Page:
a. Mindfulness: Mindfulness is the single most important skill to being happy. Mindfulness means non-judgemental acceptance of what happens. A lot of our psychic energy goes in denial of our circumstances. Acceptance does not mean resignation to these circumstances, in fact, acceptance is the first step to change.

    Mindfulness is a way of life in which you do only one thing at a time, and do not put your mind through the frying task of mult-tasking. Doing this makes sure that there is the best possible outcome of that task, and it is satisfying too, plus the mind is not hassled or stressed.

    b. Gratitude: In a culture of materialism, it may always feel like we do not have enough. Study after study has shown that activities that encourage gratitude have made significant differences in clinical disorders like depression. Make a list of aspects of your life that you hold dear to yourself, that if gone, would make you unhappy. If it is people then make sure you tell them that you are grateful for them in your life. Having an attitude of gratitude makes sure that we do not devalue our life and it’s cherished aspects the moment something bad happens. Not only does it make us more happy in general but also takes care of the stress levels

    c. Real interactions: We are on our phones and other devices for too long, not wanting to miss out on anything. But so much news about our friends and acquaintances triggers a deep-rooted social comparison which makes us unhappy. Instead, time should be spent in real-time interactions with not only trusted people, but with hands on hobbies, walks and other interactions with nature, with helping out people and animals and making sure that an experience was had, a time well-spent and not just a click-worthy moment. Many of us are busy, and the trick is to not squeeze as much as life as possible in the free moments, but to do one thing or two, but do it completely, satisfyingly and well.

    Image source


    Responses 1

  • 19 Nov
    Shiva Raman Pandey

    Dialectical Behaviour Therapy for Borderline Personality Disorder

    Dialectical Behaviour Therapy for Borderline Personality Disorder


    Borderline personality disorder is a major concern and affects much more women than men. Having BPD can wreck havoc because untreated it can lead to many problems, including suicidal behaviour.

    The person’s mood is horribly affected, and they flit from one mood to another in a matter of seconds. They themselves keep feeling extremely out of control and this affects their happiness and self-esteem.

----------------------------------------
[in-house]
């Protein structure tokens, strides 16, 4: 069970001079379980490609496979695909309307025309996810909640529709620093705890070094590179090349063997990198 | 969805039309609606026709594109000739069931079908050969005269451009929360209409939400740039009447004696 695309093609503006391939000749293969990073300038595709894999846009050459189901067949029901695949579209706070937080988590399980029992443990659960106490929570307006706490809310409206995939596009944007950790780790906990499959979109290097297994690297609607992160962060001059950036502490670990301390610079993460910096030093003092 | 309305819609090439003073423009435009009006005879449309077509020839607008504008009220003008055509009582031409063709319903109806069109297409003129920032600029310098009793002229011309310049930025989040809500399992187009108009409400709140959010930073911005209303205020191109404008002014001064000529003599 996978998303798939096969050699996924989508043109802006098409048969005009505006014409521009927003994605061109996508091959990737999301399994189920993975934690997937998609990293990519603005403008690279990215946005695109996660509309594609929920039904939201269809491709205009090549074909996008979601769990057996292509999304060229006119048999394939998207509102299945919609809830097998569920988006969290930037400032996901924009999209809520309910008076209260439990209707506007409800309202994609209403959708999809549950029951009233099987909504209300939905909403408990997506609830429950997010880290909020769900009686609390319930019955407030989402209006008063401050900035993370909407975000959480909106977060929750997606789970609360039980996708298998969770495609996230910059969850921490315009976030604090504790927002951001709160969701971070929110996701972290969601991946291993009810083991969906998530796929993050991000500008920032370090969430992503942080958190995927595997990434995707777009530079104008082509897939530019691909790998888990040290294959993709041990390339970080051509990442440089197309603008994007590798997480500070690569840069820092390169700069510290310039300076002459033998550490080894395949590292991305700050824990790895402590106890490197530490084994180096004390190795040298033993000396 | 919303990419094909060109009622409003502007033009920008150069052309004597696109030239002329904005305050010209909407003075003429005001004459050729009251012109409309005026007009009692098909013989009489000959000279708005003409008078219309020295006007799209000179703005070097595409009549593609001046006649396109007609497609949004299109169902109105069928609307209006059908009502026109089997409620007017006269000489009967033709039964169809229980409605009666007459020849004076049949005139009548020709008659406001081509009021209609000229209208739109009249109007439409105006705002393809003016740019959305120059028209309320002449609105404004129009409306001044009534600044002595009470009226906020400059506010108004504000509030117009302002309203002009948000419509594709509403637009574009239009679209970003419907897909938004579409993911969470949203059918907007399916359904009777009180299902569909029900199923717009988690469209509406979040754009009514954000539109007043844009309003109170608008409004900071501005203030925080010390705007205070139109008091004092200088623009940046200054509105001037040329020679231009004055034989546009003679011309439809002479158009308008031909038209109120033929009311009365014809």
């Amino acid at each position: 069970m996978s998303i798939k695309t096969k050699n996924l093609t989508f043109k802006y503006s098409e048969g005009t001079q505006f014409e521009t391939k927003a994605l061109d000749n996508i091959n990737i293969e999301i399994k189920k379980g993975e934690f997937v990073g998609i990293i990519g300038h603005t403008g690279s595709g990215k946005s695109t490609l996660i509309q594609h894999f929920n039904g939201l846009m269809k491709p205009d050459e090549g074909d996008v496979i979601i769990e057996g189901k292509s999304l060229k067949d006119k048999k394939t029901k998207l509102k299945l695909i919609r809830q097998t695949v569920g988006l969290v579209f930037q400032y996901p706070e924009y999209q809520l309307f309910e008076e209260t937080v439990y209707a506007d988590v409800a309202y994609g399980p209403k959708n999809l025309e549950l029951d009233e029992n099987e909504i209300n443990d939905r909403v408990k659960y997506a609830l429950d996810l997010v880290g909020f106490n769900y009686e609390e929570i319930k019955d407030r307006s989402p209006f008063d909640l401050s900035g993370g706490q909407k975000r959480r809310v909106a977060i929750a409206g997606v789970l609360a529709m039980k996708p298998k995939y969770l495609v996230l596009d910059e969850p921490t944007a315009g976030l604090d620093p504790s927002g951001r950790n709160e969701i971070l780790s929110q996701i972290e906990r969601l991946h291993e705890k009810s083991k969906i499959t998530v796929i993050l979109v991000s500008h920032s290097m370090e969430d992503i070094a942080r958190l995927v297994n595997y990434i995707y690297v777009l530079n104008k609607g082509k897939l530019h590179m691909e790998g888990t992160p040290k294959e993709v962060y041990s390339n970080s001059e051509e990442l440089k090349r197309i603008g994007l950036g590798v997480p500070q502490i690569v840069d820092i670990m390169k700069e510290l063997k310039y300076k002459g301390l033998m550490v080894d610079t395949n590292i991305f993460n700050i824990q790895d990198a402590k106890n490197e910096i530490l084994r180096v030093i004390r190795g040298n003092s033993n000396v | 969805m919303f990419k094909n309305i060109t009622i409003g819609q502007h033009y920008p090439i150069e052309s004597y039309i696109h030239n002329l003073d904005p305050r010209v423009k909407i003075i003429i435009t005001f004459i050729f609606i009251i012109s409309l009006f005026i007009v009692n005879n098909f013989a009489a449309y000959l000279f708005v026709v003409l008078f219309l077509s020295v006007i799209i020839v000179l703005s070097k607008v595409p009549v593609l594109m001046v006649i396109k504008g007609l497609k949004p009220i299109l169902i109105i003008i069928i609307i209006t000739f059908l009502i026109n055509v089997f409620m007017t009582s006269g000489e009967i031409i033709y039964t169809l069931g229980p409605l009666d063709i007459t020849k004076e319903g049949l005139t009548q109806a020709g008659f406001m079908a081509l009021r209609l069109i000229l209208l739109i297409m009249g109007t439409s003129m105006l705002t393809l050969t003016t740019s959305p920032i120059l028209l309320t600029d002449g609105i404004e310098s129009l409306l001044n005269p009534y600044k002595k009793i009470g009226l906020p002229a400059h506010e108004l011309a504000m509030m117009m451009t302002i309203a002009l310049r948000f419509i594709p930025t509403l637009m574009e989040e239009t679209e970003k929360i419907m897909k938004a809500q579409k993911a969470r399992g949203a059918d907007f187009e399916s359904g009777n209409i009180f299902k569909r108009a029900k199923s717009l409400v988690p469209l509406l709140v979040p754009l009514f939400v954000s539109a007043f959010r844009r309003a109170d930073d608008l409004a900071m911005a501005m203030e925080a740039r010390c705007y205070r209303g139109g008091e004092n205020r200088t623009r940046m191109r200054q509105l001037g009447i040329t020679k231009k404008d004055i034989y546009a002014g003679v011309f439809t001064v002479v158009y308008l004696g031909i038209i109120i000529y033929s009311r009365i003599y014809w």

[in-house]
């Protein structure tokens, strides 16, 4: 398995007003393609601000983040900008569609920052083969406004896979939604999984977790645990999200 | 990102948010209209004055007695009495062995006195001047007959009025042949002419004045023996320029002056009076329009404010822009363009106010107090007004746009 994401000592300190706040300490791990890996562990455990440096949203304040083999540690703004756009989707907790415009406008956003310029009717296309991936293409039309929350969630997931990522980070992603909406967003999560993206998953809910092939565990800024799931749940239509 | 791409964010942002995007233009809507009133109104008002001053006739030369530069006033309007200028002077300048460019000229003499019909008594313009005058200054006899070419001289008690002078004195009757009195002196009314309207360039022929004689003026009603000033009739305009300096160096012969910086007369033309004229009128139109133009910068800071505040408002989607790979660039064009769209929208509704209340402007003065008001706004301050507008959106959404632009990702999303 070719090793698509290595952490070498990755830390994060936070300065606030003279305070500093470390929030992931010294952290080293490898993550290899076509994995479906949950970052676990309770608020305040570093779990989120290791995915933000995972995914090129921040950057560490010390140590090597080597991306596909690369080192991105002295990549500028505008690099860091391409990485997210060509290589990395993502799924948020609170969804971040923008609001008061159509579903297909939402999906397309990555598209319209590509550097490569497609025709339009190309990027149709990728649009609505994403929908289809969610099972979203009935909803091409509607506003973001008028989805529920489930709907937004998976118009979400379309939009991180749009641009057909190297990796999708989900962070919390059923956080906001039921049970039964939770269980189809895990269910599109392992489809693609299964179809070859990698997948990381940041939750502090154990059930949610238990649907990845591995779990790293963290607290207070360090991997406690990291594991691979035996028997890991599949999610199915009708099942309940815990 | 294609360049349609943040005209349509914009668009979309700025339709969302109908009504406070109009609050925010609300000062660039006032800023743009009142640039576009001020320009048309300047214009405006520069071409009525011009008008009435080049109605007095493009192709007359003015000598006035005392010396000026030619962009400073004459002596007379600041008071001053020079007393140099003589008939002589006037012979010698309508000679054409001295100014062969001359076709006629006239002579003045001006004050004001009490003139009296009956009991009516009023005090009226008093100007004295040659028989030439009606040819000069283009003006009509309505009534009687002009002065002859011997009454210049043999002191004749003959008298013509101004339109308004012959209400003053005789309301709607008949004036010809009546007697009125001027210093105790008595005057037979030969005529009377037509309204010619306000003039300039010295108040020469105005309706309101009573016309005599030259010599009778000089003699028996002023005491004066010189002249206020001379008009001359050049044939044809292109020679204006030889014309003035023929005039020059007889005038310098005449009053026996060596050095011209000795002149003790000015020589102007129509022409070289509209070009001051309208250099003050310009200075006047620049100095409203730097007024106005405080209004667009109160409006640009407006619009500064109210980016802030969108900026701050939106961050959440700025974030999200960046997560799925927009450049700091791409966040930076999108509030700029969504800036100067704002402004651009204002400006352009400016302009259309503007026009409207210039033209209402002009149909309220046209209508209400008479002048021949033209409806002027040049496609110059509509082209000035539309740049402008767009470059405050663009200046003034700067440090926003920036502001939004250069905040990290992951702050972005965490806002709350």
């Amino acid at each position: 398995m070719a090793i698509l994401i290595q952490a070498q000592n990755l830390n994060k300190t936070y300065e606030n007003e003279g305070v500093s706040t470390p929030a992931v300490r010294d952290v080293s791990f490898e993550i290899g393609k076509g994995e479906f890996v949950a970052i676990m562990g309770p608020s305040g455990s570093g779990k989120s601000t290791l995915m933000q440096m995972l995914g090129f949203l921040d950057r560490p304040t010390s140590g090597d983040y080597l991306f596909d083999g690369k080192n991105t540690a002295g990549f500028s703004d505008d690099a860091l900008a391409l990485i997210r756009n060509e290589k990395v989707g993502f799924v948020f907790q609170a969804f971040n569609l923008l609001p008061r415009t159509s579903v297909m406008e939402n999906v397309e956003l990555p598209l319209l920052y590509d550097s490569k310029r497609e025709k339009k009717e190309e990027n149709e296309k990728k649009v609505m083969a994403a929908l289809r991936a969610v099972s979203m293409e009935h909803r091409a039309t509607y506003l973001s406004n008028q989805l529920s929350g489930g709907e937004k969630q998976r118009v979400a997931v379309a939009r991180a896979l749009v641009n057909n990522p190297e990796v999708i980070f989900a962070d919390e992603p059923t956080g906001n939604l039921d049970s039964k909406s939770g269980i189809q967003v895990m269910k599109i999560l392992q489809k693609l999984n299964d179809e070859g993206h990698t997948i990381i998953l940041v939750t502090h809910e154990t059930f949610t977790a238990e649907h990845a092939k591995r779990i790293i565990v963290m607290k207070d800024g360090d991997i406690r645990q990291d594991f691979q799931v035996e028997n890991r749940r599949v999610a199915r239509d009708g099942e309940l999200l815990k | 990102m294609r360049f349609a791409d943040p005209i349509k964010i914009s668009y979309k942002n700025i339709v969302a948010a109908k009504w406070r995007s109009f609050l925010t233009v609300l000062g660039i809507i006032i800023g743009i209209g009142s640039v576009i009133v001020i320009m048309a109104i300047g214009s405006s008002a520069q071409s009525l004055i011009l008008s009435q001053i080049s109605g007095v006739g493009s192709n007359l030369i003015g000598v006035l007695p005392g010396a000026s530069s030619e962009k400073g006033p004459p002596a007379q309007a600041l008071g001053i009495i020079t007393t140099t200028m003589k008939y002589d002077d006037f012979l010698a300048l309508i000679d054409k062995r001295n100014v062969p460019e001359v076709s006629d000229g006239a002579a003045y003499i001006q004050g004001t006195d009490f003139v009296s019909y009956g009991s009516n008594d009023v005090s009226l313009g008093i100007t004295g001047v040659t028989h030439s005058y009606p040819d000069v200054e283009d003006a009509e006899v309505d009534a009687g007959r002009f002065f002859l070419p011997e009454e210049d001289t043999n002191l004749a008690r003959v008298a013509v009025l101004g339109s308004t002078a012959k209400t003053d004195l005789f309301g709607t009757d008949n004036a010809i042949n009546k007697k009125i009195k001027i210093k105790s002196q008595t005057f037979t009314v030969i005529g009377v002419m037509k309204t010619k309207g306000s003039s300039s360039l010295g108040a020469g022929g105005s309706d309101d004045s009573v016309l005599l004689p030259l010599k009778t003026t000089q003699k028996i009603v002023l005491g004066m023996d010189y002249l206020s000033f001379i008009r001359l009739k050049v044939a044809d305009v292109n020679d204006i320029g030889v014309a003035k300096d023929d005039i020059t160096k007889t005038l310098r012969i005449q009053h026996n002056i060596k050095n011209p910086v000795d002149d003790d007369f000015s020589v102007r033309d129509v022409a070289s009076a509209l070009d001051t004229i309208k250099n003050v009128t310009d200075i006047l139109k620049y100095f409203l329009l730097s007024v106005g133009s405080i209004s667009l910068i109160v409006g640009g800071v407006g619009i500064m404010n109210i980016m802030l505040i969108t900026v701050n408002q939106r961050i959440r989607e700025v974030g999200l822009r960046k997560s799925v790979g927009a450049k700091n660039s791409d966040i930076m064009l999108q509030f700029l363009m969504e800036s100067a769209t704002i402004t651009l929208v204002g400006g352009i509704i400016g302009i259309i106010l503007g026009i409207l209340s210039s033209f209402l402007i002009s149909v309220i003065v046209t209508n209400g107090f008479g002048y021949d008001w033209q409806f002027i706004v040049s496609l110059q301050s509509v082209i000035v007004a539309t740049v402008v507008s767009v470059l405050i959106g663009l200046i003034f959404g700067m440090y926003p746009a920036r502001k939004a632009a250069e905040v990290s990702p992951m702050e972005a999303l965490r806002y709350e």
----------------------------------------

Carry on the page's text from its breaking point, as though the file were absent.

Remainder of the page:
Maintaining relationships and keeping employment become very difficult. Criminal records are also likely as some moods lead to rash and impulsive behaviour.

    Dialectical behaviour therapy is based on a school of thought that believes that dialectics, or wanting/feeling/being two opposite stakes and oscillating between the two is okay.

    This kind of a paradigm assures that the afflicted person is not continually forced to think ‘which of my two versions is the real me?’ Therefore, it gives the person the chance to accept dual realities, not only with themselves and of their own personality, but also within others, within life situations etc, even with the therapist.

    One of the falls of having BPD is that one has a black and white view of life. Either things are all good, or all bad. Therefore, even a single fault by a person would colour their entire personality in their eyes. With DBT, this black and white view of the world is challenged.

    Mindfulness techniques are built into DBT and this makes sure that the person slowly embraces the ideology of acceptance. DBT was propounded by Marsha Leinehan when she worked with women with suicidal and parasuicidal behaviour, but she saw that it also helped with the mood and acceptance part of BPD along with self-harm.

    Now, there is a huge body of research supporting the efficacy of this treatment model not only with BPD but also with other personality disorders. Along with mindfulness and dialectics, another important aspect of this therapy is the behaviour therapy. Within that, a predictable structure is given because wildly varying routines from day to day also add to mood issues. Tasks are assigned in the form of hierarchies from the easiest step to the hardest step, and timelines are assigned to it. Many other behaviour techniques like relaxation and contingency management are also taught.

    The behaviour therapy aspect makes sure that a person feels a sense of achievement as these tasks generate tangible outcomes. This increases their self-esteem which is a core problem in BPD. Slowly, the learnings from therapy are applied to relationships, employment and other concerns. It takes a while, but people with BPD benefit immensely from undergoing dialectial behaviour therapy.

    Image source-(http://www.ccdbt.com/)

    Responses 1